· Commonwealth gold medal, 220 yards butterfly, 1958
· Commonwealth silver medal, 440 yards freestyle, 1958
· Commonwealth silver medal, 4x220 yards freestyle relay, 1958
· Three European Championships gold medals, 1958
Willie Carson, OBE
Carson was one of Britain's most successful and determined jockeys. In 1972, he became the first Scotsman to become a Champion Jockey. This was the first of five flat racing championship victories for him. Carson rode 3,828 winners in the UK, including 17 Classic victories. He also rode over 100 Group One winners. He retired in 1997 and now works as a television commentator and a Racing Manager for the Thoroughbred Corporation.
· Flat Racing Championship jockey, 1972, 1973, 1978, 1980, 1983
With more than 500 goals for Celtic to his name - a massive 397 of those in 378 League games - it's little wonder that legendary ace Jimmy McGrory remains, unequivocally, the greatest goal scorer in the Club's history. In one match alone he scored eight goals against Dunfermline; in another, against Motherwell, he scored the fastest ever league hat-trick in just three minutes. McGrory's passion for the Club continued long after his playing days were over - as manager of Celtic for twenty years between 1945 and 1965, and in Public Relations until his death in 1982.
Colin McRae, MBE
Following in the footsteps of his father, the five-time British Rally Champion Jimmy McRae, Colin began his competitive career in motorsport at an early age when he started riding schoolboy motorcross and trial bikes.
Scottish Rally Champion, 1988
Graeme Obree developed a keen interest in cycling as a youngster and regularly cycled long distances by his early teens. Graeme went on to regularly win senior races as a junior.
Francesco Moser’s hour record set in 1984 inspired Graeme and he went on to break it using his own ‘crouch’ position and a bike known as ‘Old Faithful’. He lost the record to fellow Brit, Chris Boardman six days later but made good by winning the World Pursuit title that year and regaining the record in Bordeaux, France the following year, covering 52.713kms.
His innovative riding styles were adopted by other riders before being banned by the governing body at the time.
Graeme broke several British records in his time as a professional athlete as well as winning seven British titles including the 1997 Time Trial Championship in which he rode in a conventional position in order to show his ability as an athlete.
In 2003, Graeme published his autobiography The Flying Scotsman, and a feature film of the same title was released in the UK, USA and Australia in 2007.
· Twice broke the world hour record
· (July 1993 – 51.596km and April 1994 – 52.713km)
· Pursuit World Champion – 4,000m pursuit (1993 and 1995)
Willie Wood, MBE
Born in Haddington, Wood now lives in Gifford where he plays for the Gifford Bowling Club. Willie first represented his country in 1966 and subsequently played in a record-breaking seven Commonwealth Games. He is the most capped Scottish Commonwealth Games athlete ever with 127 appearances for Scotland over the last 40 years. He has also won seven major international tournaments and 14 World Championship medals in his illustrious career. Wood was awarded an MBE in 1992 for Services to Sport.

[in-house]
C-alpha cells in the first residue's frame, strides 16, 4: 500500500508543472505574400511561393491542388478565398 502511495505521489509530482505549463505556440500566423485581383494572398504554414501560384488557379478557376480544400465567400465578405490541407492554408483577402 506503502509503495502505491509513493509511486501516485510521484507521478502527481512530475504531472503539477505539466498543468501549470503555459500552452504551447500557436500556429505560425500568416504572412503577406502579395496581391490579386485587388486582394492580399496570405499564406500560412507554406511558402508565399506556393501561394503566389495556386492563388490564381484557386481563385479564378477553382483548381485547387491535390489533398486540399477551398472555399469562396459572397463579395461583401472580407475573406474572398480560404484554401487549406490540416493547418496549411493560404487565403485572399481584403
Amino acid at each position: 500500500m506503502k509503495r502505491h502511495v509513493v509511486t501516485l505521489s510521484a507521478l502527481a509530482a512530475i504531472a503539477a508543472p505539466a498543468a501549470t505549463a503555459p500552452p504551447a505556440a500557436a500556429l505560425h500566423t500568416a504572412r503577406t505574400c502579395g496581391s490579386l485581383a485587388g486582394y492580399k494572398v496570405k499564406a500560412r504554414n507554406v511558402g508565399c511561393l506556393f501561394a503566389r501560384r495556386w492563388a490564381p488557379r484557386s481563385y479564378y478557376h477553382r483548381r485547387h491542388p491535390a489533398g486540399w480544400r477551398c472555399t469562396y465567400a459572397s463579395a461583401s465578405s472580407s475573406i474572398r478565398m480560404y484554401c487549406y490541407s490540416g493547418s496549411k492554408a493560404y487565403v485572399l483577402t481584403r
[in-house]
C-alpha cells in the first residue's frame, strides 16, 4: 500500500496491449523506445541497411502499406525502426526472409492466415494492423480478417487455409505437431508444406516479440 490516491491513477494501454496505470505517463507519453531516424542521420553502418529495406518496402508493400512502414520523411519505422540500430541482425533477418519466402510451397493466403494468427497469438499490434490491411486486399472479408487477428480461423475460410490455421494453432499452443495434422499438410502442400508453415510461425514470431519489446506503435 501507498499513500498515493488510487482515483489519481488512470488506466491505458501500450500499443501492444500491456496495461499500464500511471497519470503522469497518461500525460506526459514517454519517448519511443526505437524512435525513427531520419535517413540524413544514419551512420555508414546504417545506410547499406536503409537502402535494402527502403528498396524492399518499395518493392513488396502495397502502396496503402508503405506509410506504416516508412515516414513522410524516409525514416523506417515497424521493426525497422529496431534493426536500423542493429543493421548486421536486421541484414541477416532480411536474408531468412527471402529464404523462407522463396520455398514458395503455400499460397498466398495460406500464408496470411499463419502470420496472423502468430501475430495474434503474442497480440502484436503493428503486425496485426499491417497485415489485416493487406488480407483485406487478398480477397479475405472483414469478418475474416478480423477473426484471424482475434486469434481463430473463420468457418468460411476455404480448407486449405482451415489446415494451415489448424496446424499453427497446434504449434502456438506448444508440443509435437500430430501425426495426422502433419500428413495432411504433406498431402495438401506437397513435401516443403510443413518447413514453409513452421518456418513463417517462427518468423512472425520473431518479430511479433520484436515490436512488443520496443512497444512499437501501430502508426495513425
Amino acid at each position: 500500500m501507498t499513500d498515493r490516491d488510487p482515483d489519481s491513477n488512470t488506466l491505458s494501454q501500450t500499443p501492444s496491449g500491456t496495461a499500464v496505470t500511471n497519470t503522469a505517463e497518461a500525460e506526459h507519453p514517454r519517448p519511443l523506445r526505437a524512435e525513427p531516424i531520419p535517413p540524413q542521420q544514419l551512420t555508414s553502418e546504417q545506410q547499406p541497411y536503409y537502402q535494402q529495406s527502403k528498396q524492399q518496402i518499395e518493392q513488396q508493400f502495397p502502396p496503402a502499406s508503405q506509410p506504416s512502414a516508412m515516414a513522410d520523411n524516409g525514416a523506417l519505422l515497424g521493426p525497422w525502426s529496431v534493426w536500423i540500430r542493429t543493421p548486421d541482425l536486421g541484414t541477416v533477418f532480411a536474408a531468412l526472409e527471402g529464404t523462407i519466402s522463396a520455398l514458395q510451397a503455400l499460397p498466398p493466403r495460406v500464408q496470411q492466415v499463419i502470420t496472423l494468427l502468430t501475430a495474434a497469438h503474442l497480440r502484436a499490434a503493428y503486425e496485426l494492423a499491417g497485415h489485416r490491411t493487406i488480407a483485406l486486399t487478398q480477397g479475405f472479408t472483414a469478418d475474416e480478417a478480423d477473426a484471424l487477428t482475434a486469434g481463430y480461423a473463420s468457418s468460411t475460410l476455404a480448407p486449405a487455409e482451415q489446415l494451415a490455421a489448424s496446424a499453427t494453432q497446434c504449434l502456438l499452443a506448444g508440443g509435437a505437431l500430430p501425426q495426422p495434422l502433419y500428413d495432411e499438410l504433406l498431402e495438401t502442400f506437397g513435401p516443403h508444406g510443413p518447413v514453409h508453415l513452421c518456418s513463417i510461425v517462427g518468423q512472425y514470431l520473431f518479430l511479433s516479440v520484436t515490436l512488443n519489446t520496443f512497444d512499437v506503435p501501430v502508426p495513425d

· National Championships: Winner Pairs, 2006 / Triples 1984 / 1986 and 1998
Image from Steve Lindridge - Ideal Images
At the age of 18 years and 356 days, Law is one of the youngest players to play football for Scotland in the 20th century. Law played for Huddersfield Town, Manchester City, Torino, and Manchester United, where he played alongside George Best and Bobby Charlton. With 30 goals, he shares with Kenny Dalglish the record number of goals scored by a Scottish international footballer. Thanks to his achievements for his club and country, Denis Law is well known across the world. Dennis Bergkamp, the Arsenal and Dutch forward is even named after him!
· A Scottish football record - 30 goals in 55 appearances
· League Championship winner 1964 - 65, 1966 - 67
· FA Cup winner, 1963
Sandy Lyle, MBE
With a career as rich and varied as Sandy Lyle's - Open Champion, 3-times European Champion, World Match Play winner and a regular face on Britain's Ryder Cup and European Cup teams - it's difficult to single out any one achievement. But the memory that perhaps remains most vivid in the hearts and minds of Scots golf fans was Lyle's famous win at the US Masters in Augusta in 1988, where he became the first British winner of the much sought after green jacket.
· Open winner, 1985
· US Masters winner, 1988
· European Tour Champion, 1979, 1980 & 1985
· World Match Play winner, 1988
· 18 European Cups
· 5 Ryder Cups
Gavin Hastings, OBE
Hastings played in six British Lions test matches and was captain of the 1993 tour of New Zealand. He also played in the Scottish Grand Slam winning team of 1990 and represented Scotland in three rugby World Cups. Hastings played rugby for Cambridge University, Watsonians and London Scottish. He played his first match for Scotland in 1986 and scored all the points in an 18 - 17 victory over France at Murrayfield. He appeared 61 times in total for Scotland, scoring 676 points. In 1995, Hastings scored a memorable try against France to seal the first Scots win in Paris for 26 years!
· 61 Scotland Caps - 20 as captain
· Six British Lions Caps
· 10 appearances for the invitation club - The Barbarians
Few who watched the 1976 Dundee Schools Cross Country Championship being won by Hawkhill Harrier Liz McColgan (then Liz Lynch) could have predicted the success story that was to unfold. Nine major medals - one Olympic gold and two Commonwealth golds - and numerous marathon wins later, and Liz had earned herself a place in the history books as Britain's most successful female distance runner. In 1991 she was named BBC Sports Personality of the Year, and in 1992 was awarded an MBE.
· Olympic gold medal, half marathon, 1988
· Olympic silver medal, 10,000m, 1988
· Commonwealth gold medal, 10,000m, 1986 & 1990
· Commonwealth bronze medal, 3,000m, 1990
· World Championships gold medal, 10,000m, 1991
· World Cross Country Championships silver medal, 1987,1992, bronze medal, 1991
· World Indoor Championships silver medal, 3,000m, 1989
· Winner, New York Marathon, 1991, Tokyo Marathon, 1992, London Marathon, 1996